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Angiolipomas

Angiolipoma1

Angiolipoma2

General Information
Angiolipoma is a slow growing, benign tumor containing vascular (blood vessels) and mature adipose (fat cells) elements. Multiple angiolipomas usually appear, the first appearing just after puberty. This benign tumor is commonly found on the trunk, neck or in the extremities. Angiolipomas are categorized into two subtypes: non-infiltrating and infiltrating, with non-infiltrating being the more common of the two. Non-infiltrating angiolipomas are mainly seen in young adults and presents as painful, soft, subcutaneous nodules. Infiltrating angiolipomas are rare, usually involving the extremities and may extensively infiltrate into the surrounding tissues, such as bones, muscles, nerves, and fibrocollagenous tissues. Healthcare providers’ choice of treatment for non-infiltrating angiolipomas is total surgical removal. Treatment for infiltrating angiolipomas is a total resection of the tumor for relief of symptoms.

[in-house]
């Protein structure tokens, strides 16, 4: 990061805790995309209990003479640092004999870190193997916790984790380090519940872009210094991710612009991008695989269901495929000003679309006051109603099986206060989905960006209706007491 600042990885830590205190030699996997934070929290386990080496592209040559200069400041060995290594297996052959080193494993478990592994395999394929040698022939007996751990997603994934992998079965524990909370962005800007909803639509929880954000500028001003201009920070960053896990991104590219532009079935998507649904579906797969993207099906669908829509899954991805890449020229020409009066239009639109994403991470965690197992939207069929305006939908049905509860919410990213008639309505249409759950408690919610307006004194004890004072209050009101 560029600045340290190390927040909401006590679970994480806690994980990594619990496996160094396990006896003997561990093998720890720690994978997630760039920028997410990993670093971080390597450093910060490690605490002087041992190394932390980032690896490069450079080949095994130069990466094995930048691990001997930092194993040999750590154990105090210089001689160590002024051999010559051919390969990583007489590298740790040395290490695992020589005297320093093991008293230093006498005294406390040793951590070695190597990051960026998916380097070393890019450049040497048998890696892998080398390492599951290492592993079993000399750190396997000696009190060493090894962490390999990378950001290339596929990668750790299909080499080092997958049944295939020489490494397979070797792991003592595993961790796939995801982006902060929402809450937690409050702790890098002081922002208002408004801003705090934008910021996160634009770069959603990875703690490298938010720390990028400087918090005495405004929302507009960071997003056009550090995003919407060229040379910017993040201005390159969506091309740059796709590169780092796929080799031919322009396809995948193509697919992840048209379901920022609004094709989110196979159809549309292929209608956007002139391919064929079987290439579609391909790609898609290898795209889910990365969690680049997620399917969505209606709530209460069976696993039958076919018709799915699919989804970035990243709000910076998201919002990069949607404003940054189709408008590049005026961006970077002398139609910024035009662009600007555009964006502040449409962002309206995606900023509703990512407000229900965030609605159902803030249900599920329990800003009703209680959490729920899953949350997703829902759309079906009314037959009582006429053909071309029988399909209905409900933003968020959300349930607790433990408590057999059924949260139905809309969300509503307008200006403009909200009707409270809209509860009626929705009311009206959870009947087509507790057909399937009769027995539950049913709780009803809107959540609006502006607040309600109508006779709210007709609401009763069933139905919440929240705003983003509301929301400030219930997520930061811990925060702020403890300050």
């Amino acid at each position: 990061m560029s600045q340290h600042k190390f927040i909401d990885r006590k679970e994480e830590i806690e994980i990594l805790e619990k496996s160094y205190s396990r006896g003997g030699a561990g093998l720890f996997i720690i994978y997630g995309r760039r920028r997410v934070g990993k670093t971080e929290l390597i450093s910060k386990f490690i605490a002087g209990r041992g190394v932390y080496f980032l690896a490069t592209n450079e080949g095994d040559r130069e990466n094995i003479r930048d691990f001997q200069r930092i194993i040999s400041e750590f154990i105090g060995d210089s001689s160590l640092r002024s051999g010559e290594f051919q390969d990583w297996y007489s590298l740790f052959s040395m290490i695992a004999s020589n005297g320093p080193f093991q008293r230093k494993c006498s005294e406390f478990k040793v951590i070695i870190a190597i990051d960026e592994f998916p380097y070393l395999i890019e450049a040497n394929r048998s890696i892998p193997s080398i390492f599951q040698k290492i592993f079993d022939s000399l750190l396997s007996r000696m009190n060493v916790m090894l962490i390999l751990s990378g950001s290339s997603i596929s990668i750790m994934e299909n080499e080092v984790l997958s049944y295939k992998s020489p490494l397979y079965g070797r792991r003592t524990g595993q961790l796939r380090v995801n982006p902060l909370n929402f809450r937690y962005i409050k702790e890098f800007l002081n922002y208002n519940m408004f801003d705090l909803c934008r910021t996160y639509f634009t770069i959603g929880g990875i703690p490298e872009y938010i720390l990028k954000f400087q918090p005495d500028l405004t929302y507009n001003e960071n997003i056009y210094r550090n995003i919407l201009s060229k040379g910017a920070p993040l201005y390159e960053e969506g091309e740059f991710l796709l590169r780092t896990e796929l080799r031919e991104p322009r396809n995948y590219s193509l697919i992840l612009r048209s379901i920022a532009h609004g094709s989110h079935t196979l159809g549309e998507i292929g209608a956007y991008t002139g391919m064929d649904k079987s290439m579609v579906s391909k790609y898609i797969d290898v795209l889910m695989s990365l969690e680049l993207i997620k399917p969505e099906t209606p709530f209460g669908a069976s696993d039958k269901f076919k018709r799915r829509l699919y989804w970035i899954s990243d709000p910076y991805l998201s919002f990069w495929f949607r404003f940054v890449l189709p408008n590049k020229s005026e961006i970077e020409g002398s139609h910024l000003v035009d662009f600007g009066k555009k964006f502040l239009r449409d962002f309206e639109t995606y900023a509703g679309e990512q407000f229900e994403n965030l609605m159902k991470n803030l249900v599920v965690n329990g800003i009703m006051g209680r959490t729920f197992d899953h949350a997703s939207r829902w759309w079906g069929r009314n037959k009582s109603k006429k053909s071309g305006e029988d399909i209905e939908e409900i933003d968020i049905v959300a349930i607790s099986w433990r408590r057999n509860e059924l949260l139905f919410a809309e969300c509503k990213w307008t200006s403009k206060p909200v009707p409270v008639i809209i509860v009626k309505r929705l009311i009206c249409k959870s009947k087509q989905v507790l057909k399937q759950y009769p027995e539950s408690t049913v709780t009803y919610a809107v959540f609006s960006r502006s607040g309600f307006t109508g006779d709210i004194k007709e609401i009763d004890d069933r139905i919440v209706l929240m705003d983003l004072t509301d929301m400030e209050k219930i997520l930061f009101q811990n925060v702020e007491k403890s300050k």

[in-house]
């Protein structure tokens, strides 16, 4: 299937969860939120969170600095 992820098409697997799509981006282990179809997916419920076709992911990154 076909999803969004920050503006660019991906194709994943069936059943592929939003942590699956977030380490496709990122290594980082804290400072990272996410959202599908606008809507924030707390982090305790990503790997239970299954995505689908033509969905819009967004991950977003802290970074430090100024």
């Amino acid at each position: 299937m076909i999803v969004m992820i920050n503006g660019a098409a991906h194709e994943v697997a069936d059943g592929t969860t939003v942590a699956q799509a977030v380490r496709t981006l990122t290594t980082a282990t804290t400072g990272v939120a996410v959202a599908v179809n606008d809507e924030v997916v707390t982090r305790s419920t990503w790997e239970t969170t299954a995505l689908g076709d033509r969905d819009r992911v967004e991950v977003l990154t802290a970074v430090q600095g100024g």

Epidemiology
Occurs in young adults

Etiology
Unknown

Pathogenesis
Slow growing and does not undergo malignant transformation

Clinical
Presents as multiple, painful yellow, firm, circumscribed tumors from 1 to 4 cm in diameter

Histology
Thin fibrous capsule with incomplete fibrous septa dividing the lesion into lobules of different sizes

Bibliography
1. “Angiolipomas” (Online) July 2006. http://www.doctorndtv.com/faq/detailfaq.asp?id=9312 (visited: March 14, 2008) 2. Weeden, David AO, MD, FRCPA Skin Pathology, Second Edition Churchill Livingstone 2002.

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